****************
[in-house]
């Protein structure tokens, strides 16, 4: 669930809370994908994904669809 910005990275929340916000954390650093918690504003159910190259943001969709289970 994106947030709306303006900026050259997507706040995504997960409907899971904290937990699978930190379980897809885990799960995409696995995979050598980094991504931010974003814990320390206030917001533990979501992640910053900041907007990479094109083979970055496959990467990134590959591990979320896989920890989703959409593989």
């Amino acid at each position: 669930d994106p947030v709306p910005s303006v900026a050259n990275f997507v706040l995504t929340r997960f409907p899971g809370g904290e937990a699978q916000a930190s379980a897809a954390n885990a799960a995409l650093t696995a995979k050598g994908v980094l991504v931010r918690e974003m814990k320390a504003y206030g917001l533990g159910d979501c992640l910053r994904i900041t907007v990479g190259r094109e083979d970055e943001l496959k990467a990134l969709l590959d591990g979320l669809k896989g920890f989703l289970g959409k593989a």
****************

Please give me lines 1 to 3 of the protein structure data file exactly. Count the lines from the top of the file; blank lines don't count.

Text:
[in-house]
């Protein structure tokens, strides 16, 4: 669930809370994908994904669809 910005990275929340916000954390650093918690504003159910190259943001969709289970 994106947030709306303006900026050259997507706040995504997960409907899971904290937990699978930190379980897809885990799960995409696995995979050598980094991504931010974003814990320390206030917001533990979501992640910053900041907007990479094109083979970055496959990467990134590959591990979320896989920890989703959409593989």
């Amino acid at each position: 669930d994106p947030v709306p910005s303006v900026a050259n990275f997507v706040l995504t929340r997960f409907p899971g809370g904290e937990a699978q916000a930190s379980a897809a954390n885990a799960a995409l650093t696995a995979k050598g994908v980094l991504v931010r918690e974003m814990k320390a504003y206030g917001l533990g159910d979501c992640l910053r994904i900041t907007v990479g190259r094109e083979d970055e943001l496959k990467a990134l969709l590959d591990g979320l669809k896989g920890f989703l289970g959409k593989a």